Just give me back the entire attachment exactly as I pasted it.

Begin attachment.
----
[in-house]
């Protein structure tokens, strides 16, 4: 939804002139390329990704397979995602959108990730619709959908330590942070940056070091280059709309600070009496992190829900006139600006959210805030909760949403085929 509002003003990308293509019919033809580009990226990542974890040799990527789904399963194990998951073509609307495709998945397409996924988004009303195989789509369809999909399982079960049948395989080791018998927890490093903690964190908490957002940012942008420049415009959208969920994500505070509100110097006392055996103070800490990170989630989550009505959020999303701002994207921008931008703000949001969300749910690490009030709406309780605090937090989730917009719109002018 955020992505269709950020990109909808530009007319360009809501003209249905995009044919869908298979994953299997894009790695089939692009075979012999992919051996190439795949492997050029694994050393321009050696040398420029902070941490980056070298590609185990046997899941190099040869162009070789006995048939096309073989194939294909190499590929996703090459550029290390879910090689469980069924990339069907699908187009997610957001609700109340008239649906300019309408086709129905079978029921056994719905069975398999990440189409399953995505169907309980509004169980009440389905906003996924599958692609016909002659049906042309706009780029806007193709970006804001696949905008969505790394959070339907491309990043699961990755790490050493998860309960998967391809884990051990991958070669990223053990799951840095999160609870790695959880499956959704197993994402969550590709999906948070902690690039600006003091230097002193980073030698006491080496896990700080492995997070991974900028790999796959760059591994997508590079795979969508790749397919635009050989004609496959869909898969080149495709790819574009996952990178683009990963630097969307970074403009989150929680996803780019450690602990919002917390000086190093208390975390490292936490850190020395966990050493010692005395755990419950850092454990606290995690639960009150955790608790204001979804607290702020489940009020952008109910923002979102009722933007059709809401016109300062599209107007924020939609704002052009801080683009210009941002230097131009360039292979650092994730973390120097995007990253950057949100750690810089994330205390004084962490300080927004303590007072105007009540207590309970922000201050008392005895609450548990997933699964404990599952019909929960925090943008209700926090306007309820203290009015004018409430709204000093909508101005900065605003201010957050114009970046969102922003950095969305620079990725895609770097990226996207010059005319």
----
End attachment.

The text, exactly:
[in-house]
């Protein structure tokens, strides 16, 4: 939804002139390329990704397979995602959108990730619709959908330590942070940056070091280059709309600070009496992190829900006139600006959210805030909760949403085929 509002003003990308293509019919033809580009990226990542974890040799990527789904399963194990998951073509609307495709998945397409996924988004009303195989789509369809999909399982079960049948395989080791018998927890490093903690964190908490957002940012942008420049415009959208969920994500505070509100110097006392055996103070800490990170989630989550009505959020999303701002994207921008931008703000949001969300749910690490009030709406309780605090937090989730917009719109002018 955020992505269709950020990109909808530009007319360009809501003209249905995009044919869908298979994953299997894009790695089939692009075979012999992919051996190439795949492997050029694994050393321009050696040398420029902070941490980056070298590609185990046997899941190099040869162009070789006995048939096309073989194939294909190499590929996703090459550029290390879910090689469980069924990339069907699908187009997610957001609700109340008239649906300019309408086709129905079978029921056994719905069975398999990440189409399953995505169907309980509004169980009440389905906003996924599958692609016909002659049906042309706009780029806007193709970006804001696949905008969505790394959070339907491309990043699961990755790490050493998860309960998967391809884990051990991958070669990223053990799951840095999160609870790695959880499956959704197993994402969550590709999906948070902690690039600006003091230097002193980073030698006491080496896990700080492995997070991974900028790999796959760059591994997508590079795979969508790749397919635009050989004609496959869909898969080149495709790819574009996952990178683009990963630097969307970074403009989150929680996803780019450690602990919002917390000086190093208390975390490292936490850190020395966990050493010692005395755990419950850092454990606290995690639960009150955790608790204001979804607290702020489940009020952008109910923002979102009722933007059709809401016109300062599209107007924020939609704002052009801080683009210009941002230097131009360039292979650092994730973390120097995007990253950057949100750690810089994330205390004084962490300080927004303590007072105007009540207590309970922000201050008392005895609450548990997933699964404990599952019909929960925090943008209700926090306007309820203290009015004018409430709204000093909508101005900065605003201010957050114009970046969102922003950095969305620079990725895609770097990226996207010059005319």